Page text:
The Illinois Baptist editors asked the SBC Presidential candidates this question: What are the three greatest challenges facing the SBC? Here are their replies:
First Baptist Church, New Orleans
1. We must get out of our buildings and into our communities. We are plagued with the mentality that people “go to church.” This says that “church” is a location somewhere. We need the reverse: “Churches go to people.”
I want us to expand the presence of our churches in their communities. I will seek to foster strategies of compassion ministries that keep us in touch with neighbors in need and open wide the doors of loving witness. These ministries break down racial and class barriers and help our churches look more like our communities and more like heaven. This is our future.
2. We must bring a message of hope to our churches and our culture. The primary metaphor for being in the world as believers is not warfare. It is light. Anyone in darkness is thrilled to see a glimmer of light. Our warfare mentality has had the unintended effect of stealing hope from our hearts and our message. An angry and fearful posture in the world is unwise, unfounded, and unchristian. Losing the culture wars is no loss at all compared to losing the message of a living hope.
My daily reality is the hardscrabble world of urban New Orleans. I will lead the SBC from the perspective of this highly diverse and difficult mission field where God’s people shine like stars and loving engagement brings true hope.
3. We must be cooperative. Southern Baptists are distinguished from other groups in that they actually do mission together, not just independently. Cooperation, we believe, is biblical and is a superior strategy for accomplishing the world mission of the church.
The spirit of cooperation has waned, but the need for it has not.
As SBC President, I will not talk or act as if a return to the society method of supporting our cooperative work is progress. I will cultivate and promote a cooperative spirit. I will demonstrate cooperation by continuing to give a substantial percentage of the undesignated receipts of my church to our unified giving plan.
Bellevue Baptist Church, Memphis
Three of our greatest challenges in the SBC are: spiritual awakening, soul winning, and stewardship.
Regarding the second challenge, the SBC is in a 15-year downward trajectory in baptisms, the longest in SBC history. In 2014 we baptized 100,000 fewer people than in 1999. Regarding the third challenge, we recently called 1,000+ IMB missionaries home due to financial deficits.
In my opinion, the first challenge, our need for spiritual awakening, is the most important. If prioritized, it can solve the other two.
The SBC needs fresh wind and fire from heaven. That will only come when a spirit of prayer and repentance captivates our pastors, lay leaders, church members, associations, state conventions, and SBC entities.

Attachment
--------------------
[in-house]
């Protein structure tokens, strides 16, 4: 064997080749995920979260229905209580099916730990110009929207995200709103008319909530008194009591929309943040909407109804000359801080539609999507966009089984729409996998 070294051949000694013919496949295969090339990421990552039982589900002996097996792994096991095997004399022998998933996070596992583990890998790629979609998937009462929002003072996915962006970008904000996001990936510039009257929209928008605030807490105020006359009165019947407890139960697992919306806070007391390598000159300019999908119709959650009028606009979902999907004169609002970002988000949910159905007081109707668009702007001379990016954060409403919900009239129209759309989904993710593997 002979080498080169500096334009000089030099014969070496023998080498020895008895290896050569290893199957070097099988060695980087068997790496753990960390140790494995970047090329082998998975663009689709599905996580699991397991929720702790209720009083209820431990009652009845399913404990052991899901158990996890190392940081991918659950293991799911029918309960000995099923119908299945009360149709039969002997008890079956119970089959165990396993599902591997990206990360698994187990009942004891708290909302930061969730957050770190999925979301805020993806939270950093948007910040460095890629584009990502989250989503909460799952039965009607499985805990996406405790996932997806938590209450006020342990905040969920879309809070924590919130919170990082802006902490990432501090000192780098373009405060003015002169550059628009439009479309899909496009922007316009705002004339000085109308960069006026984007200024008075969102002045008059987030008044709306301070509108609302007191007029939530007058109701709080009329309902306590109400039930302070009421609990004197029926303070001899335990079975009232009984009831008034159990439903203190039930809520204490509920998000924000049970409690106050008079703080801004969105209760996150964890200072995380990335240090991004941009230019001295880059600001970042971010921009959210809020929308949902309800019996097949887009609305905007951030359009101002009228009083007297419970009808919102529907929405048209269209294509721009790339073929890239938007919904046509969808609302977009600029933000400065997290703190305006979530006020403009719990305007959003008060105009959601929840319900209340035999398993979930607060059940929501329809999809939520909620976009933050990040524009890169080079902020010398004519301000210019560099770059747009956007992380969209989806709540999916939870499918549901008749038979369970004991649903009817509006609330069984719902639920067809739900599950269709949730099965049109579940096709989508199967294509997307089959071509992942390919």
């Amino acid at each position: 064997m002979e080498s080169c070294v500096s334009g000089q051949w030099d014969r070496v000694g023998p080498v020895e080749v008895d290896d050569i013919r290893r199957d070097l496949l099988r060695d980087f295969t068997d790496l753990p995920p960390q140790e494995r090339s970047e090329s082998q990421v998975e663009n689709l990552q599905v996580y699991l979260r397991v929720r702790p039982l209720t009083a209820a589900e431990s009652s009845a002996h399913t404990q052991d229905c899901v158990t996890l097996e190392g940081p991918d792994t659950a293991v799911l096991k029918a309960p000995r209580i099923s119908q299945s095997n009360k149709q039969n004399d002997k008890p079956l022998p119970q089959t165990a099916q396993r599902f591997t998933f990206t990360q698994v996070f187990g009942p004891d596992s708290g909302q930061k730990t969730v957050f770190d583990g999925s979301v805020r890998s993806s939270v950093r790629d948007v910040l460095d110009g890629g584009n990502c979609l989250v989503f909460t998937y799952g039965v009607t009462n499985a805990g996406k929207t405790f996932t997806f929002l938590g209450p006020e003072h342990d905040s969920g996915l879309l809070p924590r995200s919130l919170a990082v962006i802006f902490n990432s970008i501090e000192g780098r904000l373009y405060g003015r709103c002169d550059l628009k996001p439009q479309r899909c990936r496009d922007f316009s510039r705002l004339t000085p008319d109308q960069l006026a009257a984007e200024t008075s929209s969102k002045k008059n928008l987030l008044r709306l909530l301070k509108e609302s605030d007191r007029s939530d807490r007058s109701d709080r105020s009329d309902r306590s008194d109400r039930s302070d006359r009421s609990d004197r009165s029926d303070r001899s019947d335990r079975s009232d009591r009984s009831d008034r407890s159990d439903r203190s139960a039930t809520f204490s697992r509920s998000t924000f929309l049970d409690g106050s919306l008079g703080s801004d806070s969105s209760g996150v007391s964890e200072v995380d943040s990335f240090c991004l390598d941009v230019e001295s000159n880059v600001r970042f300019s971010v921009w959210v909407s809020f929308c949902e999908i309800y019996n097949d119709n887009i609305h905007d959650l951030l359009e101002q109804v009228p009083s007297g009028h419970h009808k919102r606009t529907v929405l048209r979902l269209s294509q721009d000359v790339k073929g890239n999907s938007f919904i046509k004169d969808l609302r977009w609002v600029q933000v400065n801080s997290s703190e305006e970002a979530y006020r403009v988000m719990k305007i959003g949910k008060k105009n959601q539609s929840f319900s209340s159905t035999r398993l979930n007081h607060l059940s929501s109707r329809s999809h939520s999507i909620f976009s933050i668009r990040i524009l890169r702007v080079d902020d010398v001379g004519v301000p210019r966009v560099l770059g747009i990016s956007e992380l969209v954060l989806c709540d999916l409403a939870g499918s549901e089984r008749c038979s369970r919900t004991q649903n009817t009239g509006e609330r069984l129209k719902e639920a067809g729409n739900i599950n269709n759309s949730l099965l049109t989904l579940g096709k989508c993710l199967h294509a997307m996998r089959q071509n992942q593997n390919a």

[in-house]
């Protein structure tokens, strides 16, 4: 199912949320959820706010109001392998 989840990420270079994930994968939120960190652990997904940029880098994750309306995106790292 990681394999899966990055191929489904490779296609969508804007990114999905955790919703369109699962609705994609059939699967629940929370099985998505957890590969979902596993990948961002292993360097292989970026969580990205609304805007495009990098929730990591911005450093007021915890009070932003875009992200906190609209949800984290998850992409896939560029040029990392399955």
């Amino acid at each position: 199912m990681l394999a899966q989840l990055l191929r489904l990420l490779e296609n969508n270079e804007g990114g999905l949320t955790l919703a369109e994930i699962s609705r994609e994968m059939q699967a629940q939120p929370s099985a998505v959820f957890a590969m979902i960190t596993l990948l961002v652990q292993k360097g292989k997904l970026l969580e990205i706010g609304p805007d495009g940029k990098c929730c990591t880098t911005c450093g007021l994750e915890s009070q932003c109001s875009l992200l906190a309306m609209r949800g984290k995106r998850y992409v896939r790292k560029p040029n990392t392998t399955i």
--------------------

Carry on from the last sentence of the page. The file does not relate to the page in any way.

I will seek to lead our SBC to prioritize passionate prayer in each person’s personal life, and encourage the development of specific prayer strategies for pastors, church members and all who serve in our SBC agencies. Without spiritual awakening, the SBC will continue to decline. God can do more in revival in one hour than we can do in years without it.
Both the early church (cf. Acts 2:1f) and missions (cf. Acts 13:1f) were birthed in prayer meetings. Prayer and revival caused the early church to win multitudes to faith in Jesus. Prayer and revival also made the early believers strong financial stewards who gave generously. When we pray, we will evangelize and make disciples. God will also activate his angelic army to defeat our enemy, the devil, and thus advance his kingdom in our churches, Convention and culture.
If chosen to lead the SBC, I will give myself wholeheartedly to help the SBC experience spiritual awakening to bring glory to God through souls being saved, people being discipled, financial resources being made available, and more missionaries being sent out to the ends of the earth.
The Summit Church, Raleigh-Durham
First and foremost, we need a continued re-awakening to the gospel. Historically, revival has begun not with lost people getting saved, but with the church getting “re-converted” to the gospel, which then leads to massive evangelism. I know we feel like we live in a dark age, but if we look at the last four awakenings in the Western world, we see that the conditions in our country are riper for revival now than at any other point since the Great Awakening.
The time is right. The harvest is ready. So we need to boldly ask God for what we know he wants to give us. And our entities need to respond accordingly. The Convention doesn’t exist for sake of the entities or the state conventions. It exists for the Great Commission. We must constantly re-evaluate everything we do in light of that.
Second, we need to bring a new generation of Southern Baptists to the table to partner with older generations in the cooperative missions of the SBC. There is a new wave of excitement about the SBC, but many newer generations of churches are still sitting on the sidelines. We need to take personal responsibility for the entities of the SBC and step up to own the mission. We must join with a faithful older generation to sacrificially give, support, and serve in these entities, boards, and institutions.
Third, we need to see diversification in the leadership of the SBC. About one in five churches in the SBC now is predominantly non-Anglo (praise God!), and we want to see our brothers and sisters from these non-Anglo backgrounds join us in leadership. I believe we are at a kairos moment in this. We should strive to see SBC leadership reflect the diversity of the SBC—culturally and racially, including younger and older, more traditional and more modern. We are united by The Baptist Faith and Message (2000) and our passion for the Great Commission. I believe that our greatest days are yet ahead!